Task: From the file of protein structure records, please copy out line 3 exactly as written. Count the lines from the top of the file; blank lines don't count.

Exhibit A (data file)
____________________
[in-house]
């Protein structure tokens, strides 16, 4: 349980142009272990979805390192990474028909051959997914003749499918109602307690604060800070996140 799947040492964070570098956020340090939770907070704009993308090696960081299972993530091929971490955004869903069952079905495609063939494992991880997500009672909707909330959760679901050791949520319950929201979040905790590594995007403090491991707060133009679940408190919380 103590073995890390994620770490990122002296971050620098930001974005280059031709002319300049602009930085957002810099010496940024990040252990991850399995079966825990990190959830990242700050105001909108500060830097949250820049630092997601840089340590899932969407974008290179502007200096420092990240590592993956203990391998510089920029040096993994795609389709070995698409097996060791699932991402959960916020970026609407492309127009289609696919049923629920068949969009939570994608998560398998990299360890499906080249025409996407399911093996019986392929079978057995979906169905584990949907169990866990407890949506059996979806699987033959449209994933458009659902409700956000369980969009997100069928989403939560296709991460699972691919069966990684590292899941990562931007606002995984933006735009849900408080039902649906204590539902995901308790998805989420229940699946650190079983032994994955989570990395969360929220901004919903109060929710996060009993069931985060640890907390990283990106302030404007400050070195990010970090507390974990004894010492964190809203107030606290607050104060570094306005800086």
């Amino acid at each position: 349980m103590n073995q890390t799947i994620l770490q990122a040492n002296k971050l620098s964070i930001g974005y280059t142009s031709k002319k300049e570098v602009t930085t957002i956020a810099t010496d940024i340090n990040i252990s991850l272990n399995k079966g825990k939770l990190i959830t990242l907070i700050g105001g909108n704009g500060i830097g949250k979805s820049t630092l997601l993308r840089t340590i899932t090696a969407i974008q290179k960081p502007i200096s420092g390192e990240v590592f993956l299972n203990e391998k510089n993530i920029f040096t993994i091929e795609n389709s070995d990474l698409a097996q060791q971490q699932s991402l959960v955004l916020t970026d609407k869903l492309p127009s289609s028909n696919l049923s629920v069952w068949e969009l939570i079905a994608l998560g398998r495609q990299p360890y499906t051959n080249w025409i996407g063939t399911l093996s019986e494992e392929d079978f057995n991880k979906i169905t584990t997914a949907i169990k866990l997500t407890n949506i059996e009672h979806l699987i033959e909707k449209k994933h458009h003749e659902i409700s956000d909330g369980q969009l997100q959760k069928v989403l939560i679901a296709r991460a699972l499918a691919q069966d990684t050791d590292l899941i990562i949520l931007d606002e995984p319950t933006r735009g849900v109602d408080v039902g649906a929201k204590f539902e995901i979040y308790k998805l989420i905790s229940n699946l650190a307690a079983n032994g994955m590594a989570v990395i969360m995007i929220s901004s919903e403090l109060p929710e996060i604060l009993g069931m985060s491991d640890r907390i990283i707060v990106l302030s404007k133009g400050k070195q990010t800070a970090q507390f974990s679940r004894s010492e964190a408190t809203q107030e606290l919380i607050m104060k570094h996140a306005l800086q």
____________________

């Amino acid at each position: 349980m103590n073995q890390t799947i994620l770490q990122a040492n002296k971050l620098s964070i930001g974005y280059t142009s031709k002319k300049e570098v602009t930085t957002i956020a810099t010496d940024i340090n990040i252990s991850l272990n399995k079966g825990k939770l990190i959830t990242l907070i700050g105001g909108n704009g500060i830097g949250k979805s820049t630092l997601l993308r840089t340590i899932t090696a969407i974008q290179k960081p502007i200096s420092g390192e990240v590592f993956l299972n203990e391998k510089n993530i920029f040096t993994i091929e795609n389709s070995d990474l698409a097996q060791q971490q699932s991402l959960v955004l916020t970026d609407k869903l492309p127009s289609s028909n696919l049923s629920v069952w068949e969009l939570i079905a994608l998560g398998r495609q990299p360890y499906t051959n080249w025409i996407g063939t399911l093996s019986e494992e392929d079978f057995n991880k979906i169905t584990t997914a949907i169990k866990l997500t407890n949506i059996e009672h979806l699987i033959e909707k449209k994933h458009h003749e659902i409700s956000d909330g369980q969009l997100q959760k069928v989403l939560i679901a296709r991460a699972l499918a691919q069966d990684t050791d590292l899941i990562i949520l931007d606002e995984p319950t933006r735009g849900v109602d408080v039902g649906a929201k204590f539902e995901i979040y308790k998805l989420i905790s229940n699946l650190a307690a079983n032994g994955m590594a989570v990395i969360m995007i929220s901004s919903e403090l109060p929710e996060i604060l009993g069931m985060s491991d640890r907390i990283i707060v990106l302030s404007k133009g400050k070195q990010t800070a970090q507390f974990s679940r004894s010492e964190a408190t809203q107030e606290l919380i607050m104060k570094h996140a306005l800086q």